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Drew Peterson gets more time to think about legal representation

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The Drew Peterson case
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Updated: November 15, 2012 6:27AM



Drew Peterson told a judge Friday he did not agree with claims that his lead attorney lied to him and botched his case.

Then he said he wanted more time to think about it.

The acrimony among the lawyers claiming to represent Peterson came to a head Friday in Will County Circuit Court.

Judge Edward Burmila had the task of sorting out what has become a confusing mash of motions and accusations, as two lawyers each claimed Peterson wanted him on the case but not the other guy.

Peterson, 58, is facing up to 60 years in prison for the murder of his third wife, Kathleen Savio.

A motion for a new trial was filed Tuesday by Naperville attorney John Paul Carroll and his partner Michelle Gonzalez that they say was based on Peterson telling them the ways lead attorney Joel Brodsky provided ineffective assistance.

Carroll and Gonzalez were not officially Peterson’s attorneys when they filed the motion.

When Gonzalez stepped up to appear on Peterson’s behalf Friday, he said he didn’t want her to represent him.

Peterson also initially told Burmila he did not agree with the allegations against Brodsky.

The motion lists 14 reasons why Peterson believes Brodsky failed in his representation of Peterson, including lying to his client, encouraging Peterson to generate as much publicity as possible, preventing Peterson from hiring additional lawyers and in calling Harry Smith, a witness who was a key part of Peterson’s conviction, to testify during the trial when Peterson did not want him to.

Burmila urged Peterson to get an attorney other than Brodsky to go over the motion with him.

“Anybody against whom the allegations are directed should not be the person to advise the defendant whether or not he should adopt the allegations,” Burmila told him. “It would be a fatal error to ask that person for advice on how they should be addressed by the court.”

Later in the hearing, Peterson told Burmila he wanted more time to consider the allegations.

Gonzalez said Peterson changed his mind about her representation in front of the judge, and that he told her earlier Friday morning that he wanted her and Carroll to represent him and go forward with the motion.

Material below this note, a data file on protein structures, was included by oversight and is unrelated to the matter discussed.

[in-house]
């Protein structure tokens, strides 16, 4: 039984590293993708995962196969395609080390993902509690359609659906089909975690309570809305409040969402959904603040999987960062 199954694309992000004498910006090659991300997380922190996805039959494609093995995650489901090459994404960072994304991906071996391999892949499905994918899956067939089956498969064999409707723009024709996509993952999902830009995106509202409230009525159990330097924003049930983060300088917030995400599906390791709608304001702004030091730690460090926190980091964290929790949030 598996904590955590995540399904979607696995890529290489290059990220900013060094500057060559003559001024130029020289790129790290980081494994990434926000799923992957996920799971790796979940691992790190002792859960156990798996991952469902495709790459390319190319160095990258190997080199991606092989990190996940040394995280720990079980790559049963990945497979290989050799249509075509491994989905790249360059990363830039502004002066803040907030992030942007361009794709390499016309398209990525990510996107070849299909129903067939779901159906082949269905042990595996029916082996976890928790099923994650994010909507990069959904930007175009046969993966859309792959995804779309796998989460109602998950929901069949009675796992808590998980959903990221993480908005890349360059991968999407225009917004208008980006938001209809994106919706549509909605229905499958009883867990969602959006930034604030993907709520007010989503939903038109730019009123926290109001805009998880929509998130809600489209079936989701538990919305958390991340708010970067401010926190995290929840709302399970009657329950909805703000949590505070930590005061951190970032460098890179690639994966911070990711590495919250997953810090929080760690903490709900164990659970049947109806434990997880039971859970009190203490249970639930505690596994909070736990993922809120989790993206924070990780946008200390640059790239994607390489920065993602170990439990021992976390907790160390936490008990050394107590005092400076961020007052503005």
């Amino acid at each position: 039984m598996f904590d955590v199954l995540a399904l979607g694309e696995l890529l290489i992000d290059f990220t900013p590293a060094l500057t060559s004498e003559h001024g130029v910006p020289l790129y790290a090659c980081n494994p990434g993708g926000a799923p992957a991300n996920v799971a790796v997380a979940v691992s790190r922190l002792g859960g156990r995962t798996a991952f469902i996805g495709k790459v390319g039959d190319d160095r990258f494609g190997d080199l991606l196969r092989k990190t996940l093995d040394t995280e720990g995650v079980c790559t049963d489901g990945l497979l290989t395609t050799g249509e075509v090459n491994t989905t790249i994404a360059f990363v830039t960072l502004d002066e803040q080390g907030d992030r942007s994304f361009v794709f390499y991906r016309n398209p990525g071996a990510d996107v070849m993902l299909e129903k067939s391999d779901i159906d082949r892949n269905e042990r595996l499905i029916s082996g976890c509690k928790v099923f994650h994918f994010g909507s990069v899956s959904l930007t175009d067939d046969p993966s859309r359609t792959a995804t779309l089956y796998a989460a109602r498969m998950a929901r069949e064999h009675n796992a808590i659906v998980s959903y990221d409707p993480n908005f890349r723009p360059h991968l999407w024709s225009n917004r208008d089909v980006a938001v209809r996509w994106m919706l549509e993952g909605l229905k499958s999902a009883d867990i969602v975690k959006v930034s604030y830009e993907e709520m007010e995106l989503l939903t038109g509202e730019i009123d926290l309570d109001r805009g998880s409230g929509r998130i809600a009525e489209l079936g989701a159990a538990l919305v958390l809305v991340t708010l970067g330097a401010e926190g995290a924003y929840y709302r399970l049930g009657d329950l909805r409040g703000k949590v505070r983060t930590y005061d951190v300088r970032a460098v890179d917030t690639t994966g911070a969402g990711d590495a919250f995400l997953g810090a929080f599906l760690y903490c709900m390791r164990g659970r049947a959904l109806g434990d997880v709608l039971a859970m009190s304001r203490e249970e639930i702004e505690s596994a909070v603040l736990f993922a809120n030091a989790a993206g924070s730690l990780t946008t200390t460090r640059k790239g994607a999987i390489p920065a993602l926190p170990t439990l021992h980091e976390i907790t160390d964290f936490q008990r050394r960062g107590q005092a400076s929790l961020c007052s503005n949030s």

“He seems to have a loyalty” to Brodsky, Gonzalez said. “He was concerned about Mr. Brodsky’s reputation if the motion goes through.

“Brodsky doesn’t seem to be concerned about anyone but himself.”

On Friday, Brodsky accused Carroll of writing the motion “from reading a few newspaper articles and adding a little bit of his fantasy to it.” Brodsky also said he was planning to file a complaint against Carroll with the state’s Attorney Registration and Discipline Commission.

But Gonzalez said she and Carroll expect Peterson will eventually want to proceed with their motion for a new trial, and that they will handle the motion as his attorneys.

Burmila set a hearing for Oct. 30 to discuss the issues in that motion.

On Thursday, Brodsky blasted Carroll in a motion to throw out Carroll’s motion, contending Carroll is trying to improperly push his way into Peterson’s notorious case by claiming Peterson’s legal team bungled his defense.

Carroll and Gonzalez’s motion also includes a scathing 15-page letter attorney Steve Greenberg sent Brodsky after Peterson “fired” Greenberg from his defense team.

Peterson decided to keep Greenberg on the team, despite a letter he wrote saying he wanted him fired. Greenberg had filed a motion to withdraw from the case, and Peterson on Friday asked Burmila to deny Greenberg’s request.

Brodsky recently filed a motion asking Burmila to make an immediate ruling on Greenberg’s motion to withdraw, and asked the judge to do it quietly and without fanfare, which drew Burmila’s wrath.

“For you, of all people, to say that the court should do something to avoid fanfare is unconscionable,” Burmila told Brodsky. “I’m telling you — we’re not having colloquy — don’t do that again.”

Outside the courthouse, Brodsky said he never thought Peterson would fire him.

“There’s not a chance in the world that I would be out of this case,” Brodsky said. “I’m sure this is an issue that’s going to go away.”

Also Friday, Burmila set a hearing on the motion for a new trial for Dec. 19, and pushed Peterson’s sentencing hearing back to Jan. 10.



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